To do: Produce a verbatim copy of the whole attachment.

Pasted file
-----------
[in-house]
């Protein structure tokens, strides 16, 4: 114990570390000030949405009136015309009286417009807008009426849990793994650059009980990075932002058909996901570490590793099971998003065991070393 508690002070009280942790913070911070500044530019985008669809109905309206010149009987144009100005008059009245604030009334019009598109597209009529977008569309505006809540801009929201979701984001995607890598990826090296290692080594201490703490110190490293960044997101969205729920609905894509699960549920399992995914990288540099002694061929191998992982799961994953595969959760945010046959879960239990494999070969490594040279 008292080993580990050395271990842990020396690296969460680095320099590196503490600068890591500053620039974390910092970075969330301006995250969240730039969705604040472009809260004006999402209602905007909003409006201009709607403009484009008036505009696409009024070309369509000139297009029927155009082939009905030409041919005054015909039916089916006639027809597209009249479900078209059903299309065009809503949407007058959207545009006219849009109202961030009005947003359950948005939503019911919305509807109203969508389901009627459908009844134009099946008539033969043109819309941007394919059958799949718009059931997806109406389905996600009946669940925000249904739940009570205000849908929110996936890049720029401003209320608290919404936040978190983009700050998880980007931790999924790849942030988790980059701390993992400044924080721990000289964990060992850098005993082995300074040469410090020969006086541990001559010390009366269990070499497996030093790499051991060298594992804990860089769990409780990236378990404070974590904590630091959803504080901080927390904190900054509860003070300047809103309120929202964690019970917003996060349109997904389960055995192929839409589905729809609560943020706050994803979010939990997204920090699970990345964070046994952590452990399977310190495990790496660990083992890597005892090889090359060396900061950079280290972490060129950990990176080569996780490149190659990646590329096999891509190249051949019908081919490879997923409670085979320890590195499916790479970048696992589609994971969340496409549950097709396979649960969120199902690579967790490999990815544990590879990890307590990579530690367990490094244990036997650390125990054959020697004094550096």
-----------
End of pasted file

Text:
[in-house]
């Protein structure tokens, strides 16, 4: 114990570390000030949405009136015309009286417009807008009426849990793994650059009980990075932002058909996901570490590793099971998003065991070393 508690002070009280942790913070911070500044530019985008669809109905309206010149009987144009100005008059009245604030009334019009598109597209009529977008569309505006809540801009929201979701984001995607890598990826090296290692080594201490703490110190490293960044997101969205729920609905894509699960549920399992995914990288540099002694061929191998992982799961994953595969959760945010046959879960239990494999070969490594040279 008292080993580990050395271990842990020396690296969460680095320099590196503490600068890591500053620039974390910092970075969330301006995250969240730039969705604040472009809260004006999402209602905007909003409006201009709607403009484009008036505009696409009024070309369509000139297009029927155009082939009905030409041919005054015909039916089916006639027809597209009249479900078209059903299309065009809503949407007058959207545009006219849009109202961030009005947003359950948005939503019911919305509807109203969508389901009627459908009844134009099946008539033969043109819309941007394919059958799949718009059931997806109406389905996600009946669940925000249904739940009570205000849908929110996936890049720029401003209320608290919404936040978190983009700050998880980007931790999924790849942030988790980059701390993992400044924080721990000289964990060992850098005993082995300074040469410090020969006086541990001559010390009366269990070499497996030093790499051991060298594992804990860089769990409780990236378990404070974590904590630091959803504080901080927390904190900054509860003070300047809103309120929202964690019970917003996060349109997904389960055995192929839409589905729809609560943020706050994803979010939990997204920090699970990345964070046994952590452990399977310190495990790496660990083992890597005892090889090359060396900061950079280290972490060129950990990176080569996780490149190659990646590329096999891509190249051949019908081919490879997923409670085979320890590195499916790479970048696992589609994971969340496409549950097709396979649960969120199902690579967790490999990815544990590879990890307590990579530690367990490094244990036997650390125990054959020697004094550096």